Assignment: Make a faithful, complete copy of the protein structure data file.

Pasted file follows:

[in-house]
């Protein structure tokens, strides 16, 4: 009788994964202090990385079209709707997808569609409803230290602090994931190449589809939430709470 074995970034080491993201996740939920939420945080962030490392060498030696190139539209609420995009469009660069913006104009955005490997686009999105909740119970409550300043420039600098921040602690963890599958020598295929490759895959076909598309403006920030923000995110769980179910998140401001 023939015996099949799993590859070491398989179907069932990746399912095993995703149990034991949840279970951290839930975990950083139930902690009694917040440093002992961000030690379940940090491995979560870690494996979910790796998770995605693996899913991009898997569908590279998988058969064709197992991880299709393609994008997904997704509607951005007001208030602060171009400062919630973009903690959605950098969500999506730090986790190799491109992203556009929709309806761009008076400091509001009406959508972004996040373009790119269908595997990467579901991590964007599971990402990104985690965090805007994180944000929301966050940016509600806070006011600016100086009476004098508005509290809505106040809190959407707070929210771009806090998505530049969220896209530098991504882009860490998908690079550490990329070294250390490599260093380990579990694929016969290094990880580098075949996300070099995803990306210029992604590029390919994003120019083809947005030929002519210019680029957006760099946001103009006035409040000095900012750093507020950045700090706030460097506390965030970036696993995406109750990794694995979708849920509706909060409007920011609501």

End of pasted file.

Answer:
[in-house]
């Protein structure tokens, strides 16, 4: 009788994964202090990385079209709707997808569609409803230290602090994931190449589809939430709470 074995970034080491993201996740939920939420945080962030490392060498030696190139539209609420995009469009660069913006104009955005490997686009999105909740119970409550300043420039600098921040602690963890599958020598295929490759895959076909598309403006920030923000995110769980179910998140401001 023939015996099949799993590859070491398989179907069932990746399912095993995703149990034991949840279970951290839930975990950083139930902690009694917040440093002992961000030690379940940090491995979560870690494996979910790796998770995605693996899913991009898997569908590279998988058969064709197992991880299709393609994008997904997704509607951005007001208030602060171009400062919630973009903690959605950098969500999506730090986790190799491109992203556009929709309806761009008076400091509001009406959508972004996040373009790119269908595997990467579901991590964007599971990402990104985690965090805007994180944000929301966050940016509600806070006011600016100086009476004098508005509290809505106040809190959407707070929210771009806090998505530049969220896209530098991504882009860490998908690079550490990329070294250390490599260093380990579990694929016969290094990880580098075949996300070099995803990306210029992604590029390919994003120019083809947005030929002519210019680029957006760099946001103009006035409040000095900012750093507020950045700090706030460097506390965030970036696993995406109750990794694995979708849920509706909060409007920011609501």